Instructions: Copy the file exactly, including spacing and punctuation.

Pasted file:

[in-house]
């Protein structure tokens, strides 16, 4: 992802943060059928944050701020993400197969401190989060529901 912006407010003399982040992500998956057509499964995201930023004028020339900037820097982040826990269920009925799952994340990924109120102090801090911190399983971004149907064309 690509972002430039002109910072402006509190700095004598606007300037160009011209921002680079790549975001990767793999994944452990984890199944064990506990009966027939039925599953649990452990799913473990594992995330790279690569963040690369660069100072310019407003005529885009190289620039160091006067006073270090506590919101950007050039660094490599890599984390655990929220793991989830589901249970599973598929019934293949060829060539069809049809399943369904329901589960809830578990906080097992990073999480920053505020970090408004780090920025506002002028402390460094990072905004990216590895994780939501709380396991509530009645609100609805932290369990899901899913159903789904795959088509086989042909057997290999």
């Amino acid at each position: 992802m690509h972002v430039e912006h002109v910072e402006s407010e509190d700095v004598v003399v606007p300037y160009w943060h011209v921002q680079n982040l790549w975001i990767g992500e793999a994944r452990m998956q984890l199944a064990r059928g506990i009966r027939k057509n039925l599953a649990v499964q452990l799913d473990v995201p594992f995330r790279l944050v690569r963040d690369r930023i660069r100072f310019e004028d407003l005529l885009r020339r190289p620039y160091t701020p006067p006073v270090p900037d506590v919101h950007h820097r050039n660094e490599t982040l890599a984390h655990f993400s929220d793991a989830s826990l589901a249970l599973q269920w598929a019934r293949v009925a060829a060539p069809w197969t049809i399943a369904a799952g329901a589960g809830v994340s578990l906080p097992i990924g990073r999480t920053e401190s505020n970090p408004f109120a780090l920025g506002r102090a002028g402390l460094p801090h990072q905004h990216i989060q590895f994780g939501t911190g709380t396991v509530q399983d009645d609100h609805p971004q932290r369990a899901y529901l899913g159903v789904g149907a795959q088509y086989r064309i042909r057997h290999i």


[in-house]
């Protein structure tokens, strides 16, 4: 992802943060059928944050701020993400197969401190989060529901 912006407010003399982040992500998956057509499964995201930023004028020339900037820097982040826990269920009925799952994340990924109120102090801090911190399983971004149907064309 690509972002430039002109910072402006509190700095004598606007300037160009011209921002680079790549975001990767793999994944452990984890199944064990506990009966027939039925599953649990452990799913473990594992995330790279690569963040690369660069100072310019407003005529885009190289620039160091006067006073270090506590919101950007050039660094490599890599984390655990929220793991989830589901249970599973598929019934293949060829060539069809049809399943369904329901589960809830578990906080097992990073999480920053505020970090408004780090920025506002002028402390460094990072905004990216590895994780939501709380396991509530009645609100609805932290369990899901899913159903789904795959088509086989042909057997290999």
């Amino acid at each position: 992802m690509h972002v430039e912006h002109v910072e402006s407010e509190d700095v004598v003399v606007p300037y160009w943060h011209v921002q680079n982040l790549w975001i990767g992500e793999a994944r452990m998956q984890l199944a064990r059928g506990i009966r027939k057509n039925l599953a649990v499964q452990l799913d473990v995201p594992f995330r790279l944050v690569r963040d690369r930023i660069r100072f310019e004028d407003l005529l885009r020339r190289p620039y160091t701020p006067p006073v270090p900037d506590v919101h950007h820097r050039n660094e490599t982040l890599a984390h655990f993400s929220d793991a989830s826990l589901a249970l599973q269920w598929a019934r293949v009925a060829a060539p069809w197969t049809i399943a369904a799952g329901a589960g809830v994340s578990l906080p097992i990924g990073r999480t920053e401190s505020n970090p408004f109120a780090l920025g506002r102090a002028g402390l460094p801090h990072q905004h990216i989060q590895f994780g939501t911190g709380t396991v509530q399983d009645d609100h609805p971004q932290r369990a899901y529901l899913g159903v789904g149907a795959q088509y086989r064309i042909r057997h290999i």